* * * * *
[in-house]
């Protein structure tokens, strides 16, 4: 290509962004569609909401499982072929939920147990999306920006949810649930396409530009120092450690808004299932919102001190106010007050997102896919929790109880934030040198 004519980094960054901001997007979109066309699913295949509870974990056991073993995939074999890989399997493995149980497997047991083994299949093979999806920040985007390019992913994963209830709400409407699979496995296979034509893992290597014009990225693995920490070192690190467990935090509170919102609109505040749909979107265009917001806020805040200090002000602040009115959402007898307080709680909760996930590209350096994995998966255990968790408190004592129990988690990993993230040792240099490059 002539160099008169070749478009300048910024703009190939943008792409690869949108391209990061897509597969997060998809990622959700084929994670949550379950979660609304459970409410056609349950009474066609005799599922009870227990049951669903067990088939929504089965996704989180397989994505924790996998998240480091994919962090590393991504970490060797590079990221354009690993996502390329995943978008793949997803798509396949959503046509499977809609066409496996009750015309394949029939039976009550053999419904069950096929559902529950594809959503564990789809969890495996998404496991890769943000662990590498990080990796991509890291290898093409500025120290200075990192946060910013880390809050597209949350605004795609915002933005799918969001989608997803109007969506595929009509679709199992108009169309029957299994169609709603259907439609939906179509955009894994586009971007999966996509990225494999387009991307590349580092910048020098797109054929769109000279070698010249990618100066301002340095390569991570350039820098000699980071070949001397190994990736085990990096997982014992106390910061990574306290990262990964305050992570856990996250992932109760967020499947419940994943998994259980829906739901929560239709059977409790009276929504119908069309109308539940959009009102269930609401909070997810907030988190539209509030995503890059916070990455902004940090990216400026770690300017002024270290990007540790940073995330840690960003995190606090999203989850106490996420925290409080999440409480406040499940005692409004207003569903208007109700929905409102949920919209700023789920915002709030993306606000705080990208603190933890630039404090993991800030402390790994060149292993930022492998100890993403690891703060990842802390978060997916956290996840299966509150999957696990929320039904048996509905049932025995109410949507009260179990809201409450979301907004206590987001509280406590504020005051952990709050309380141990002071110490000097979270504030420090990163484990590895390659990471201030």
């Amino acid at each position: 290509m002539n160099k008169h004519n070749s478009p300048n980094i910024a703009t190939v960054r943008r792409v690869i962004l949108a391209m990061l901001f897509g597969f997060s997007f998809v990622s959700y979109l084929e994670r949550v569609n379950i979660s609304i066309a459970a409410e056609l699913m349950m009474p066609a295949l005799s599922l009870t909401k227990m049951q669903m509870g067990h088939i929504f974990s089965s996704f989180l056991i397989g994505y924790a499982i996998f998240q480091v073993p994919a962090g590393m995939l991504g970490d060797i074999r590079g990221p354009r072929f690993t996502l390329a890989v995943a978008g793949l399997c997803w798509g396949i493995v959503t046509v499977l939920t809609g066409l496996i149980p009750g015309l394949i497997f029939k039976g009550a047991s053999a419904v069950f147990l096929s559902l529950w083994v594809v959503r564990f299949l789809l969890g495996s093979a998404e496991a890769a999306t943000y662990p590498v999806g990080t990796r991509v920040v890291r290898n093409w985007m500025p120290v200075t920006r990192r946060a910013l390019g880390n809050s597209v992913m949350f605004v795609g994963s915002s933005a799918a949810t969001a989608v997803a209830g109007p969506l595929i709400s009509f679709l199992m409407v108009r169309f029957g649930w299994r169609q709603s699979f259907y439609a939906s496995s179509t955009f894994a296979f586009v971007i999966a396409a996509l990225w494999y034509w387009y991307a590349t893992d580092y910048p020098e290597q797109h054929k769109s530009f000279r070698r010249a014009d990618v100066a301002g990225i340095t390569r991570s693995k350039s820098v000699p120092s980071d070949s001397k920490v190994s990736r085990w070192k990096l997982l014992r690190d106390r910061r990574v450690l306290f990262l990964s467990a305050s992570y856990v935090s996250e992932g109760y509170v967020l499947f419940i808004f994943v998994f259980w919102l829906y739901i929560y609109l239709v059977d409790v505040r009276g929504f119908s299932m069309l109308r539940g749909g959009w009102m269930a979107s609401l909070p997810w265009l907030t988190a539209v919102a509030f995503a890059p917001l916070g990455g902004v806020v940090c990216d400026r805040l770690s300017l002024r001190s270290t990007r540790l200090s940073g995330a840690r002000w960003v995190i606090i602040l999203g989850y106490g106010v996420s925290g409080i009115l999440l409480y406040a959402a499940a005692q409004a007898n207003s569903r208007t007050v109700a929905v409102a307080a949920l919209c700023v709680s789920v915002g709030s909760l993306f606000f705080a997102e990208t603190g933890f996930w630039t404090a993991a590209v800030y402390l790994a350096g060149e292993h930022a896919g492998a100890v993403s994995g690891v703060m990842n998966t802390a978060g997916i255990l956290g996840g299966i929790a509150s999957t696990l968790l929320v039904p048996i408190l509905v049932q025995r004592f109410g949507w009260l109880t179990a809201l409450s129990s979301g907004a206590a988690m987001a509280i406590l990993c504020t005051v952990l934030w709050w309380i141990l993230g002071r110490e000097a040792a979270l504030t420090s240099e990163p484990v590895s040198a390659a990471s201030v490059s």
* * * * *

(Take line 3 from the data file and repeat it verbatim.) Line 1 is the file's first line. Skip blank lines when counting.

């Amino acid at each position: 290509m002539n160099k008169h004519n070749s478009p300048n980094i910024a703009t190939v960054r943008r792409v690869i962004l949108a391209m990061l901001f897509g597969f997060s997007f998809v990622s959700y979109l084929e994670r949550v569609n379950i979660s609304i066309a459970a409410e056609l699913m349950m009474p066609a295949l005799s599922l009870t909401k227990m049951q669903m509870g067990h088939i929504f974990s089965s996704f989180l056991i397989g994505y924790a499982i996998f998240q480091v073993p994919a962090g590393m995939l991504g970490d060797i074999r590079g990221p354009r072929f690993t996502l390329a890989v995943a978008g793949l399997c997803w798509g396949i493995v959503t046509v499977l939920t809609g066409l496996i149980p009750g015309l394949i497997f029939k039976g009550a047991s053999a419904v069950f147990l096929s559902l529950w083994v594809v959503r564990f299949l789809l969890g495996s093979a998404e496991a890769a999306t943000y662990p590498v999806g990080t990796r991509v920040v890291r290898n093409w985007m500025p120290v200075t920006r990192r946060a910013l390019g880390n809050s597209v992913m949350f605004v795609g994963s915002s933005a799918a949810t969001a989608v997803a209830g109007p969506l595929i709400s009509f679709l199992m409407v108009r169309f029957g649930w299994r169609q709603s699979f259907y439609a939906s496995s179509t955009f894994a296979f586009v971007i999966a396409a996509l990225w494999y034509w387009y991307a590349t893992d580092y910048p020098e290597q797109h054929k769109s530009f000279r070698r010249a014009d990618v100066a301002g990225i340095t390569r991570s693995k350039s820098v000699p120092s980071d070949s001397k920490v190994s990736r085990w070192k990096l997982l014992r690190d106390r910061r990574v450690l306290f990262l990964s467990a305050s992570y856990v935090s996250e992932g109760y509170v967020l499947f419940i808004f994943v998994f259980w919102l829906y739901i929560y609109l239709v059977d409790v505040r009276g929504f119908s299932m069309l109308r539940g749909g959009w009102m269930a979107s609401l909070p997810w265009l907030t988190a539209v919102a509030f995503a890059p917001l916070g990455g902004v806020v940090c990216d400026r805040l770690s300017l002024r001190s270290t990007r540790l200090s940073g995330a840690r002000w960003v995190i606090i602040l999203g989850y106490g106010v996420s925290g409080i009115l999440l409480y406040a959402a499940a005692q409004a007898n207003s569903r208007t007050v109700a929905v409102a307080a949920l919209c700023v709680s789920v915002g709030s909760l993306f606000f705080a997102e990208t603190g933890f996930w630039t404090a993991a590209v800030y402390l790994a350096g060149e292993h930022a896919g492998a100890v993403s994995g690891v703060m990842n998966t802390a978060g997916i255990l956290g996840g299966i929790a509150s999957t696990l968790l929320v039904p048996i408190l509905v049932q025995r004592f109410g949507w009260l109880t179990a809201l409450s129990s979301g907004a206590a988690m987001a509280i406590l990993c504020t005051v952990l934030w709050w309380i141990l993230g002071r110490e000097a040792a979270l504030t420090s240099e990163p484990v590895s040198a390659a990471s201030v490059s």